Richard Stallman wants your help with GPL V3.0

The hope is to model how an massive international process with a clear result should run.

Richard Stallman
The Free Software Foundation has put out an all points call for help in revising the General Public License.

Version 3.0 of the license, known as "copyleft," is due to be written and published next year. The first draft of that license will be available for review and discussion at the International Public Conference for GPLv3, to be held at MIT in Cambridge, Mass January 16-17.

While it's Stallman's face on the invitation (the picture is from the invitation page) George C.F. Greve at FSFEurope notes that Eben Moglen will actually be in charge of coordinating the process.

Stallman's own goals here are pretty clear. According to a document now being distributed by FSF, the goals are:

  1. A Global License. The current license was written mainly with U.S. law in mind.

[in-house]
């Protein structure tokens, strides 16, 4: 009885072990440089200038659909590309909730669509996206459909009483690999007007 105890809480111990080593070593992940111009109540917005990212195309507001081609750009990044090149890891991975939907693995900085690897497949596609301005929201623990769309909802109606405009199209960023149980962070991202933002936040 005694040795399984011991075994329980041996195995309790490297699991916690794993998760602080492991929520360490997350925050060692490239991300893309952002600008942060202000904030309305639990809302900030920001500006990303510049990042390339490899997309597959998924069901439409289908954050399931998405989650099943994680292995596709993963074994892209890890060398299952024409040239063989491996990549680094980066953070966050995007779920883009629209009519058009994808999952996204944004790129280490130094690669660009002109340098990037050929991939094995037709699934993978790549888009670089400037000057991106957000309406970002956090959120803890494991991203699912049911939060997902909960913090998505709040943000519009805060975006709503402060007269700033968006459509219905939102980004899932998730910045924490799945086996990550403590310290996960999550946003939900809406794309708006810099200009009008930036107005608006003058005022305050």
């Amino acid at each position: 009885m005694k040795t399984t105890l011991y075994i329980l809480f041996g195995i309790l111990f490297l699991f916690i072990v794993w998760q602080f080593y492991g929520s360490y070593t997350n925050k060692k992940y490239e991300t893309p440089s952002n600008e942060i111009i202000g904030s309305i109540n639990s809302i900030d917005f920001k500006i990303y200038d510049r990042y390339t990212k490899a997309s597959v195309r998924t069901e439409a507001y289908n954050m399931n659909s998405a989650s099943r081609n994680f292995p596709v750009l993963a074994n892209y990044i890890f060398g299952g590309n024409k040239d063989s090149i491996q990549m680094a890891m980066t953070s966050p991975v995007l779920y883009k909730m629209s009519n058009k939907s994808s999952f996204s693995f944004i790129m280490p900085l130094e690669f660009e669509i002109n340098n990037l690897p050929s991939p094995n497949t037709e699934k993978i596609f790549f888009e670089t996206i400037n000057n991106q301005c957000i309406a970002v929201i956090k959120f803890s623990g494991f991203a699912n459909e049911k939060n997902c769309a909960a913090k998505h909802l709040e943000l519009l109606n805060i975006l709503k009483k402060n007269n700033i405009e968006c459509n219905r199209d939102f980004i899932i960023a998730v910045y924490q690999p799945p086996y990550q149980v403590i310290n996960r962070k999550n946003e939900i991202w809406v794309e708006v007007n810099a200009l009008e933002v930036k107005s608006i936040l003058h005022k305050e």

2. Backward compatibility, to protect current freedoms in Version 2.0 to see and change code.
  3. Have no unintended consequences, by which he means do no harm to existing rightsholders, and
  4. Consult the community so everyone knows they were heard.

Along with the first proposed version of the license, the January meeting will also feature a "rationale document" explaining the reasons for each change. The second version of the new license is due in June, with a final version expected in October, although it could be September and could be March, 2007.

What I find most intriguing here is the emphasis on process. The hope is to model how an massive international process with a clear result should run. Time will tell if they can deliver on that promise.


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